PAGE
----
The scheduled banks are those which are mentioned in the second schedule of the RBI Act, 1934. These banks have a paid-up capital and reserves of value of not less than Rs. 5 lakhs, and have to satisfy RBI about their affairs which are carried out in the interest of their depositors.All commercial banks; Indian and foreign, regional rural banks, and state cooperative banks are listed as scheduled banks.
Regulatory Bodies: paradigm in regulation of financial markets
The Indian financial system is regulated by five major regulatory bodies:
RBI - the apex monetary institution:
RBI was Established in April, 1935 in Calcutta, and later shifted to Mumbai in 1937 which after its nationalization in 1949, is owned by the Government of India. It has 19 regional offices and 9 sub-offices. It is the sole official issuer of the Indian coin and currency notes. RBI is responsible to regulatethe banking and financial system of the country by issuing guidelines and instructions to all the commercial banks and financing institutions throughout India.
Role of RBI
Controlling money supply
Monitoring indicators like GDP and inflation
Maintaining people’s confidence in the banking and financial system by providing tools such as ‘Ombudsman’
Formulating monetary policies such as inflation control, bank credit and interest rate control
SEBI- the regulator for the securities market:
Securities Exchange Board of India (SEBI) was established in 1988 and was legally recognised in 1992 as asupervising authority to regulate the functions of securities market to preventany malpractices and protect the interests of the investors. Its Headquarters are situatedat Mumbai, with its regional offices in New Delhi, Kolkata, Chennai and Ahmedabad.
Role of SEBI
Protecting the interests of investors by providing them with adequate education and guidance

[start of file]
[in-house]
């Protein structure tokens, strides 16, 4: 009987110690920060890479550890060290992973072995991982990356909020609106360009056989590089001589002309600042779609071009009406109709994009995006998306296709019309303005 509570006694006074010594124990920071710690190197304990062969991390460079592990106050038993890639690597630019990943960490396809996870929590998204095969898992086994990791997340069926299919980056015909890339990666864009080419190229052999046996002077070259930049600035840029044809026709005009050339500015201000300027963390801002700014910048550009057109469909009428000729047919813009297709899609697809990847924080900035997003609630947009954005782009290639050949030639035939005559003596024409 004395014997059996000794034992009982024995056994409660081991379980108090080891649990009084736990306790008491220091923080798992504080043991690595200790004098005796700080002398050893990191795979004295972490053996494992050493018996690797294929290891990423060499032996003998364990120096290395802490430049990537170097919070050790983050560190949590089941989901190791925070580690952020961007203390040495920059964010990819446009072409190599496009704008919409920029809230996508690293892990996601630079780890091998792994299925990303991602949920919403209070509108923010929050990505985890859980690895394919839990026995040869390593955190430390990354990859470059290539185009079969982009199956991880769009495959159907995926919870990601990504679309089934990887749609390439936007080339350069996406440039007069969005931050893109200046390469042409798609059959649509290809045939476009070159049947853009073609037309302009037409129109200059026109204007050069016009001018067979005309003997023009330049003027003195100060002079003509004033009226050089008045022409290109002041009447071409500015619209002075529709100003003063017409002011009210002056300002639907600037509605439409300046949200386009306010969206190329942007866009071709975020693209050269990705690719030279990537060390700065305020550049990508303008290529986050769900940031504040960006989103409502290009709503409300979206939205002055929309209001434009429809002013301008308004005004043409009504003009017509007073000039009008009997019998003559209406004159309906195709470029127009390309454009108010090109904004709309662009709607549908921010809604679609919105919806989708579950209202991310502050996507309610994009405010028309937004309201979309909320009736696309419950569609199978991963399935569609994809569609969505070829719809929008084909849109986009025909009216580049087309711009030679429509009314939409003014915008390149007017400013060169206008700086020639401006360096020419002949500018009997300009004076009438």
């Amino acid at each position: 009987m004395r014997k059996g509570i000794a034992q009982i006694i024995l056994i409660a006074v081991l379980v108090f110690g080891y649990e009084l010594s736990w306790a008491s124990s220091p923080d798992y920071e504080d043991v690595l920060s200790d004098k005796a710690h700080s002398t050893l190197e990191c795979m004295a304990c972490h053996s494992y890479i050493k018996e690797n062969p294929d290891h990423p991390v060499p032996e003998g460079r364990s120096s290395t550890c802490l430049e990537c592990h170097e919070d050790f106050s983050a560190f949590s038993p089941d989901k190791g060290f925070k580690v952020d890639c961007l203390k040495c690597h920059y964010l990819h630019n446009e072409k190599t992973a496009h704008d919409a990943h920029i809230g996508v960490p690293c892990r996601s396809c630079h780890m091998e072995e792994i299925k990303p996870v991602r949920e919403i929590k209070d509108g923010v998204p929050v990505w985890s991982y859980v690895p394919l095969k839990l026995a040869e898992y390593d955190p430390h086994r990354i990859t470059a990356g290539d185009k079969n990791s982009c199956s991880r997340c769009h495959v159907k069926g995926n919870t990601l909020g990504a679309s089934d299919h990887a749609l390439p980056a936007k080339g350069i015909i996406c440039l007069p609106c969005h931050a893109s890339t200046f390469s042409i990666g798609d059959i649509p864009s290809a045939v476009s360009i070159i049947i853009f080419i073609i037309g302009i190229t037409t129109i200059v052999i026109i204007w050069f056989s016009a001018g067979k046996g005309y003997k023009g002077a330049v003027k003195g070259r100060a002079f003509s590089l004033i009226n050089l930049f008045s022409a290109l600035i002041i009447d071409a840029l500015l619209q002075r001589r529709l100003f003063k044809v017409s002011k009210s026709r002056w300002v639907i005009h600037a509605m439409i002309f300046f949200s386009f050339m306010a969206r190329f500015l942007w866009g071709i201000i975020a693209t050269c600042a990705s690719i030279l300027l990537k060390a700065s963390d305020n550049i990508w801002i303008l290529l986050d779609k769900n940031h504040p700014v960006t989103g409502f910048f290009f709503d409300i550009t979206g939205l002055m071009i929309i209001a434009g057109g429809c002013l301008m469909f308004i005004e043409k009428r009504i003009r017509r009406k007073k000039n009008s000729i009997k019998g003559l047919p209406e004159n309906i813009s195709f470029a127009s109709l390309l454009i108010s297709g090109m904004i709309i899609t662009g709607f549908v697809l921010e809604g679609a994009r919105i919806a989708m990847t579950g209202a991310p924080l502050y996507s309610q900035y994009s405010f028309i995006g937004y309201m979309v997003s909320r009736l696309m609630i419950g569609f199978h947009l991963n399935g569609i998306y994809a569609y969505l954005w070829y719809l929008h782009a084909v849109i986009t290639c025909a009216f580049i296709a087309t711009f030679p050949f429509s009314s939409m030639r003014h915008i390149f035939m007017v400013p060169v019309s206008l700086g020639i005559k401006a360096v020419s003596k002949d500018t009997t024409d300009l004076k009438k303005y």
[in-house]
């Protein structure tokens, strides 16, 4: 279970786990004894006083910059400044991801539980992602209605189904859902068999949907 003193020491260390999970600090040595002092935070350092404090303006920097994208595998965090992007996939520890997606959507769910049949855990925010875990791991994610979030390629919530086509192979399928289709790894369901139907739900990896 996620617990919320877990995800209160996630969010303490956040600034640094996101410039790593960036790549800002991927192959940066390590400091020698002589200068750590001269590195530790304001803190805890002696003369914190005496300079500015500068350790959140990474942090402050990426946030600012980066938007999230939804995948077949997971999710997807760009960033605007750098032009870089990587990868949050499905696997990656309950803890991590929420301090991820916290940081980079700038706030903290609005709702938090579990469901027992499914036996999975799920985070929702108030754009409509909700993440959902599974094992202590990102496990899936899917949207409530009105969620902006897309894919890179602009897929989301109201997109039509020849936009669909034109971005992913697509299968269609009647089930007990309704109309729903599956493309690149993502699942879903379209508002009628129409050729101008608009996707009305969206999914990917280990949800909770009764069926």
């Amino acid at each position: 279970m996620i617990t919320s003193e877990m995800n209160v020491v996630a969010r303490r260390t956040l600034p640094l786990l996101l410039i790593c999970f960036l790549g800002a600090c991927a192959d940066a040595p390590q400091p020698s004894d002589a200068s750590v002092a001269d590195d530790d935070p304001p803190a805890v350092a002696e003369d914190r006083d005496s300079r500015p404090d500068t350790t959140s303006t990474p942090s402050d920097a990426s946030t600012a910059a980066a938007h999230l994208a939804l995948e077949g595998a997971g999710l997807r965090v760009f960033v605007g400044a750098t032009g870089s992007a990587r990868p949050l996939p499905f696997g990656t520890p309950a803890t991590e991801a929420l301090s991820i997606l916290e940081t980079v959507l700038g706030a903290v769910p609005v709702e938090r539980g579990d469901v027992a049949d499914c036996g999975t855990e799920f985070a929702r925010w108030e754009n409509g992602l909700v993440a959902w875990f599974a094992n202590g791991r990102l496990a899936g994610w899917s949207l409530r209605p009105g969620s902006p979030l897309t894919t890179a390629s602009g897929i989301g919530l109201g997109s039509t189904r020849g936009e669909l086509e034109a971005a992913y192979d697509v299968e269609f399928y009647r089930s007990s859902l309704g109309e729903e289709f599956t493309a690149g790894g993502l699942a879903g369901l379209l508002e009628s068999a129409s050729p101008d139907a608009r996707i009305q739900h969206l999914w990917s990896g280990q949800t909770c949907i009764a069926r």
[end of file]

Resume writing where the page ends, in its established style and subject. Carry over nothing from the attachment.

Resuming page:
Regulating and controlling the business of stock exchanges and other security markets
Preventing capital market frauds
Supervising the performance and auditing the work of stock market
Insurance Regulatory and Development Authority of India (IRDAI)
IRDAI was established in 1999 through an act passed by the Parliament of India. It is an autonomous statutory body set up for regulating and development of the insurance sector in India. It is headquartered in Hyderabad and is responsible for promoting insurance business in India.
Forward Market Commission of India (FMC)
Forward Market Commission of India is a statutory body, established in Mumbai under the Forward Contracts (Regulation) Act, 1952. It is a regulatory authority governed by the Ministry of Finance. The commission allows commodity trading in 22 exchanges in India and is now merged with SEBI.
Pension Fund Regulatory and Development Authority (PFRDA)
PFRDA was established in October 2003 by the Government of India with an aim to provide retirement income to all the citizens. It is responsible for the developmentof the pension sector in India. The National Pension System (NPS) was launched in January 2004 with theobjective to bring pension reforms and instil the habit of saving for retirement amongst the government employees.
Key Banking Regulations
The principal governmental and regulatory policies that govern the banking sector areregulated by the Reserve Bank of India Act 1934 (RBI Act) and the Banking Regulation Act 1949 (BR Act). The Reserve Bank of India (RBI), India’s Apex banking institution, issues various guidelines, notifications and policies regularly to regulate the banking and finance industry. In addition to this, the Foreign Exchange Management Act 1999 (FEMA) regulates inter-country exchange transactions by Indian entities, including banks.
The key statutes and regulations that rule the banking sector and scheduled commercial banks in India are as follows: